The Art-Music, Literature and Linguistics Forum

Our Library => A. E. Taylor - Elements of Metaphysics (1909) => Topic started by: Admin on January 07, 2023, 07:01:32 am



Title: Book I Chapter 2 - 9
Post by: Admin on January 07, 2023, 07:01:32 am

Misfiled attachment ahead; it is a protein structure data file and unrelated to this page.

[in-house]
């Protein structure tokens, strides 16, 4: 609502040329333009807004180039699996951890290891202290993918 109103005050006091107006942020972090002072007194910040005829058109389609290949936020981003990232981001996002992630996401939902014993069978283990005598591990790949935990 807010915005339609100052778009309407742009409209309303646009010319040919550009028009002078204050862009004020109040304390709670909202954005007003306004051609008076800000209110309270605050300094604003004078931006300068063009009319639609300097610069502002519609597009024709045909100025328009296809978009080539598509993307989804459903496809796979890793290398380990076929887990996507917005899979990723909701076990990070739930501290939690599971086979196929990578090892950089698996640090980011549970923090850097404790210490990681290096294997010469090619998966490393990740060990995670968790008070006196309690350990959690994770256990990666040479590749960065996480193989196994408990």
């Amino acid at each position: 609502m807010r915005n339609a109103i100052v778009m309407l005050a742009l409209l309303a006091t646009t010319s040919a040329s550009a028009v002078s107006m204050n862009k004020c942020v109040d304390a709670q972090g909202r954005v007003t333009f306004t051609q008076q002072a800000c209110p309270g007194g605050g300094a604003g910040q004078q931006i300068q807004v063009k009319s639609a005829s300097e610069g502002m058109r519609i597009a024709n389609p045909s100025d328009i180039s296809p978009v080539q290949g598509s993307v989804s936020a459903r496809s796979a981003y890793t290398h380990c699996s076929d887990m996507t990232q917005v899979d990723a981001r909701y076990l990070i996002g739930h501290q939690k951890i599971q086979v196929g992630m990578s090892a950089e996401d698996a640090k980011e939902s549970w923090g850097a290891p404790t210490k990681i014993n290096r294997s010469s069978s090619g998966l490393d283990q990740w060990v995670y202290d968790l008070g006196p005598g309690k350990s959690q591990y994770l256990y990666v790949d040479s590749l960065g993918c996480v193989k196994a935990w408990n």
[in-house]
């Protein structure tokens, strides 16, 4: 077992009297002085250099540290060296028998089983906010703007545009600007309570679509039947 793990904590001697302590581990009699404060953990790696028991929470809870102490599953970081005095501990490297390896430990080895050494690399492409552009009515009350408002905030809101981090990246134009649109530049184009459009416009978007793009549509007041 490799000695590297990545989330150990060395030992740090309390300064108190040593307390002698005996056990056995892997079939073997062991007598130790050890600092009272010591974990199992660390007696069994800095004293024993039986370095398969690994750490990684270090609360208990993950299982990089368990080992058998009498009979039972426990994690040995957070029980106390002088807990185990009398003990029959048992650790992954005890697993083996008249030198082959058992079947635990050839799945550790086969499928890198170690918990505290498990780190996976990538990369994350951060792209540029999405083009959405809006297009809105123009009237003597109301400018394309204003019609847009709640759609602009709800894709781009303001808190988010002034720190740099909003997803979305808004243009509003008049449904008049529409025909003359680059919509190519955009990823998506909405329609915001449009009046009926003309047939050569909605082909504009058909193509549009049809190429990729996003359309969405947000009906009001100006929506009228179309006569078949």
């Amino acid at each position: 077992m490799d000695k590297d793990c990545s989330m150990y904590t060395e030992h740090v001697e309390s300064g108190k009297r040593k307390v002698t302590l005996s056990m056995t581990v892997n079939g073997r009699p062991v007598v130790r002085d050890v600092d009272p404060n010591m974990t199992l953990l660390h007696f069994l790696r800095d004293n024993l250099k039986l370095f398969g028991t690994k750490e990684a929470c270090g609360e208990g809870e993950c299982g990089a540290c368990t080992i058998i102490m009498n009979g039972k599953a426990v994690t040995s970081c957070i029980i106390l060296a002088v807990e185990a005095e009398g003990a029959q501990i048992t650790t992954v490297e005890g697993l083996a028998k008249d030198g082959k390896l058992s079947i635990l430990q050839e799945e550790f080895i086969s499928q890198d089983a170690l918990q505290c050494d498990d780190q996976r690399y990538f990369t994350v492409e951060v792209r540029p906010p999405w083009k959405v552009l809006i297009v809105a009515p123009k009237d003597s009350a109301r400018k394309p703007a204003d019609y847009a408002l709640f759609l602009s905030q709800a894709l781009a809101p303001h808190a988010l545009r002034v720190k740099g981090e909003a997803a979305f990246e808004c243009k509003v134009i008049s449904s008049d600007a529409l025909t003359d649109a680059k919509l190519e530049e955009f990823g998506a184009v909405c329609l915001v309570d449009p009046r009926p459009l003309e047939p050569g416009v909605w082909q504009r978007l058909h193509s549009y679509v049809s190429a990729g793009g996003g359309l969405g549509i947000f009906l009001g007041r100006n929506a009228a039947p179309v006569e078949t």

9. We may perhaps specify one further characteristic which seems, at least, to belong to every datum of immediate experience. Every experience seems to be implicitly complex, that is, its aspect of content appears never to be absolutely simple, but always to contain a plurality of aspects, which, as directly felt, are not distinct, but are at the same time distinguishable as soon as we begin by reflection to describe and analyse it. From the nature of the case this complexity cannot be directly ascertained by inspection, for the inspection itself presupposes that we are dealing with the experience not as immediately felt, but as already sufficiently analysed and reflected upon to be described in general terms. Indirectly, however, our result seems to be established by the consideration that, as soon as we reflect upon the given at all, we find these distinguishable aspects within its content, and that, unless they were there implicitly from the first, it is hard to see how the mere process of reflection could have given birth to them. Thus, for instance, in even the most  rudimentary experience there would appear to be something answering to the distinction between the presentational quality of a sensation and its accompanying tone of pleasure or pain. It is difficult, again, not to think that in any sentient experience there must be some difference between elements  which correspond to more or less stable conditions of the sentient organism itself ("organic sensation") and those which correspond to relatively novel and infrequent features of the  environment. Some philosophers would indeed be prepared to go further, and to maintain that a more or less explicit consciousness of distinction between self and not-self, or again between subject and object, is logically involved in the very possibility of an experience. The question, as a psychological one, need not be raised here; it must, however, be carefully remarked that whatever view we may adopt as to the number and character of the aspects which analysis reveals within the  contents of the simplest experience, those aspects, as directly apprehended, originally constitute an unanalysed whole. Our various subsequent analyses all presuppose theories as to the ultimate what of experience which it is the business of Metaphysics to test.